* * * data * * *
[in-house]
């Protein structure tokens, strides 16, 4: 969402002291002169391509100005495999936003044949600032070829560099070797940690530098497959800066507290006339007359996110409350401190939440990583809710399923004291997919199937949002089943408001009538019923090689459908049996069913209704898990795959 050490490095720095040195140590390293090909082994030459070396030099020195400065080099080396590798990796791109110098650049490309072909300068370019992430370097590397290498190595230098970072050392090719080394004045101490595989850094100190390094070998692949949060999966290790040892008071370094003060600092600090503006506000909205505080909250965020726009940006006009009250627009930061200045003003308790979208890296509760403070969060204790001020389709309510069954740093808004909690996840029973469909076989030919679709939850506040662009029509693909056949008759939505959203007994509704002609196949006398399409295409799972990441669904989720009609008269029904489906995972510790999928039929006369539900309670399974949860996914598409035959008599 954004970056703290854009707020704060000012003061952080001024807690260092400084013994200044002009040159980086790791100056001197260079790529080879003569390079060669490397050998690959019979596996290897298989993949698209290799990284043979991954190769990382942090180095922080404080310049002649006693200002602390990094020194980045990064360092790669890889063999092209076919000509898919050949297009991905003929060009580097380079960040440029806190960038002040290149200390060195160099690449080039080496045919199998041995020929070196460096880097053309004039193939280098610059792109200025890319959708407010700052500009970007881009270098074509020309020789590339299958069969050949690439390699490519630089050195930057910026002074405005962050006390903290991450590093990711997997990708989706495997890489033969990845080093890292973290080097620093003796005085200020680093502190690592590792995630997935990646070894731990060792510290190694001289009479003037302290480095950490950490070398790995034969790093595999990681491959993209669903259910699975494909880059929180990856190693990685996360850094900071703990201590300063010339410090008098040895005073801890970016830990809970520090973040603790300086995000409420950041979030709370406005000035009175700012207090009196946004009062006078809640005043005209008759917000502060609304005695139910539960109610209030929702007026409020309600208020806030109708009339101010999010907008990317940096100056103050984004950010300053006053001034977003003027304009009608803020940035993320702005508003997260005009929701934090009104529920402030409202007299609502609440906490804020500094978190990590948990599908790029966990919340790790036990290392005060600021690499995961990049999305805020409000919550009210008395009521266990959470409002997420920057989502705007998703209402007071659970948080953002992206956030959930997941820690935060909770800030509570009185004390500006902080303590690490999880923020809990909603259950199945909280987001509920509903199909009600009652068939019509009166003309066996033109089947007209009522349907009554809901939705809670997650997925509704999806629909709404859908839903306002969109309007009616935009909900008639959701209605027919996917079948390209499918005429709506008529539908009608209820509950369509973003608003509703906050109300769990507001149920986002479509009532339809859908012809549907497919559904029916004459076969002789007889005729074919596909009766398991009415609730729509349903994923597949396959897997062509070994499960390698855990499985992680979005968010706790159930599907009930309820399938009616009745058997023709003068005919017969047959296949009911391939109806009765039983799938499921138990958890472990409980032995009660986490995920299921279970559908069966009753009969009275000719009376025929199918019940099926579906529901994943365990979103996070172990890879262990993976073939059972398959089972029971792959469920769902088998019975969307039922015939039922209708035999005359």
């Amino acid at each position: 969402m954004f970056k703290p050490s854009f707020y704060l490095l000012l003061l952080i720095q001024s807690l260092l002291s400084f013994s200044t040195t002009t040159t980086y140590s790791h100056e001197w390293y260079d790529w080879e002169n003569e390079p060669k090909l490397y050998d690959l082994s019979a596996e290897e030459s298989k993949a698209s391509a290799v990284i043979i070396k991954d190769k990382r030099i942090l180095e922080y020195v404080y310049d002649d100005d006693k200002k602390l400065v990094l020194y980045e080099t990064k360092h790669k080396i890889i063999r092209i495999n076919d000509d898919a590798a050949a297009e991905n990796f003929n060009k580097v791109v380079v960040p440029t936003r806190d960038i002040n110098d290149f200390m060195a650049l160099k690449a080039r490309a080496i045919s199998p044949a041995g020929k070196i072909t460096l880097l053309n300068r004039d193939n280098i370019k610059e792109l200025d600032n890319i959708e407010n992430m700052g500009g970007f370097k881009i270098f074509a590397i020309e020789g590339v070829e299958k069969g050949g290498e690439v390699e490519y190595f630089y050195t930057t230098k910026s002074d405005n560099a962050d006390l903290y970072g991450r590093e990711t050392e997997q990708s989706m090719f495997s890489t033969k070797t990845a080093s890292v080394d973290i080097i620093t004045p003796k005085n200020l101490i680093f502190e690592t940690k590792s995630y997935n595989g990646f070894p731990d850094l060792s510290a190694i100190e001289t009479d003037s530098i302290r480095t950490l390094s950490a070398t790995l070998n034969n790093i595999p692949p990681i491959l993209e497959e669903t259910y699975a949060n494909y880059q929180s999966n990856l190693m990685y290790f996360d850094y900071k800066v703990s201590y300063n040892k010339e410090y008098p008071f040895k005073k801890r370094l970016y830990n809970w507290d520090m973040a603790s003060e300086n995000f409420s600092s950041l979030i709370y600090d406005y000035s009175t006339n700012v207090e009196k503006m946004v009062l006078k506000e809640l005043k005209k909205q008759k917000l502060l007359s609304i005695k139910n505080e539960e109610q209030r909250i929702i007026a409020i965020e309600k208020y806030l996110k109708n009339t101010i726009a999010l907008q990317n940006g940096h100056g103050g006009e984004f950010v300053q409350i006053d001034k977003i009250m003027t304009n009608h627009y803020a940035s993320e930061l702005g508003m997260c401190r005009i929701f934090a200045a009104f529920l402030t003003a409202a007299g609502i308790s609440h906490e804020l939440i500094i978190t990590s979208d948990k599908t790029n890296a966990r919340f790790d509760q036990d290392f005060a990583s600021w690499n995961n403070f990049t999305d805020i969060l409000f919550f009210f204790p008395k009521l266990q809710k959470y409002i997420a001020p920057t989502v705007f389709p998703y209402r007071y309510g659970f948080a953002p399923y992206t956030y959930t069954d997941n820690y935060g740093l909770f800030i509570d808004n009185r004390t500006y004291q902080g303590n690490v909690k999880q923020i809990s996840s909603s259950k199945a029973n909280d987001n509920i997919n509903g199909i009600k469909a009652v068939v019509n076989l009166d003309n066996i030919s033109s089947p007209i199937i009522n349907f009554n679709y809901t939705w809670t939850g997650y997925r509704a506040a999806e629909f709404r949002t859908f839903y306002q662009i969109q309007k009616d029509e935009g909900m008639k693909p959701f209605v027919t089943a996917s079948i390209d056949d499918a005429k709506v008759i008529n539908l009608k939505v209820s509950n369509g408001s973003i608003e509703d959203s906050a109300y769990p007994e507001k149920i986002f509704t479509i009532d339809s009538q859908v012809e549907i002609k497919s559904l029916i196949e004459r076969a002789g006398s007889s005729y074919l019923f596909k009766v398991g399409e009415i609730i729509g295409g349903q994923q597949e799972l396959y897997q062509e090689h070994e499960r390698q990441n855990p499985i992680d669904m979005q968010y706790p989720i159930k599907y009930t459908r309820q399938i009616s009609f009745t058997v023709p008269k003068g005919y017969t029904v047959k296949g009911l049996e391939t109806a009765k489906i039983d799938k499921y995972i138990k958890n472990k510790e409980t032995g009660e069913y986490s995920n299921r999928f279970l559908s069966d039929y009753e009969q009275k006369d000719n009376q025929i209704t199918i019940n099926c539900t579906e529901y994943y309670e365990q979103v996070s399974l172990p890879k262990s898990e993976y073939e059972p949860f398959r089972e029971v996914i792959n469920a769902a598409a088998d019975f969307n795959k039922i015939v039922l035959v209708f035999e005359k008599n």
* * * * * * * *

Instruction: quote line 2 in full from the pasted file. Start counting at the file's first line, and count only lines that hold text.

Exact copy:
């Protein structure tokens, strides 16, 4: 969402002291002169391509100005495999936003044949600032070829560099070797940690530098497959800066507290006339007359996110409350401190939440990583809710399923004291997919199937949002089943408001009538019923090689459908049996069913209704898990795959 050490490095720095040195140590390293090909082994030459070396030099020195400065080099080396590798990796791109110098650049490309072909300068370019992430370097590397290498190595230098970072050392090719080394004045101490595989850094100190390094070998692949949060999966290790040892008071370094003060600092600090503006506000909205505080909250965020726009940006006009009250627009930061200045003003308790979208890296509760403070969060204790001020389709309510069954740093808004909690996840029973469909076989030919679709939850506040662009029509693909056949008759939505959203007994509704002609196949006398399409295409799972990441669904989720009609008269029904489906995972510790999928039929006369539900309670399974949860996914598409035959008599 954004970056703290854009707020704060000012003061952080001024807690260092400084013994200044002009040159980086790791100056001197260079790529080879003569390079060669490397050998690959019979596996290897298989993949698209290799990284043979991954190769990382942090180095922080404080310049002649006693200002602390990094020194980045990064360092790669890889063999092209076919000509898919050949297009991905003929060009580097380079960040440029806190960038002040290149200390060195160099690449080039080496045919199998041995020929070196460096880097053309004039193939280098610059792109200025890319959708407010700052500009970007881009270098074509020309020789590339299958069969050949690439390699490519630089050195930057910026002074405005962050006390903290991450590093990711997997990708989706495997890489033969990845080093890292973290080097620093003796005085200020680093502190690592590792995630997935990646070894731990060792510290190694001289009479003037302290480095950490950490070398790995034969790093595999990681491959993209669903259910699975494909880059929180990856190693990685996360850094900071703990201590300063010339410090008098040895005073801890970016830990809970520090973040603790300086995000409420950041979030709370406005000035009175700012207090009196946004009062006078809640005043005209008759917000502060609304005695139910539960109610209030929702007026409020309600208020806030109708009339101010999010907008990317940096100056103050984004950010300053006053001034977003003027304009009608803020940035993320702005508003997260005009929701934090009104529920402030409202007299609502609440906490804020500094978190990590948990599908790029966990919340790790036990290392005060600021690499995961990049999305805020409000919550009210008395009521266990959470409002997420920057989502705007998703209402007071659970948080953002992206956030959930997941820690935060909770800030509570009185004390500006902080303590690490999880923020809990909603259950199945909280987001509920509903199909009600009652068939019509009166003309066996033109089947007209009522349907009554809901939705809670997650997925509704999806629909709404859908839903306002969109309007009616935009909900008639959701209605027919996917079948390209499918005429709506008529539908009608209820509950369509973003608003509703906050109300769990507001149920986002479509009532339809859908012809549907497919559904029916004459076969002789007889005729074919596909009766398991009415609730729509349903994923597949396959897997062509070994499960390698855990499985992680979005968010706790159930599907009930309820399938009616009745058997023709003068005919017969047959296949009911391939109806009765039983799938499921138990958890472990409980032995009660986490995920299921279970559908069966009753009969009275000719009376025929199918019940099926579906529901994943365990979103996070172990890879262990993976073939059972398959089972029971792959469920769902088998019975969307039922015939039922209708035999005359």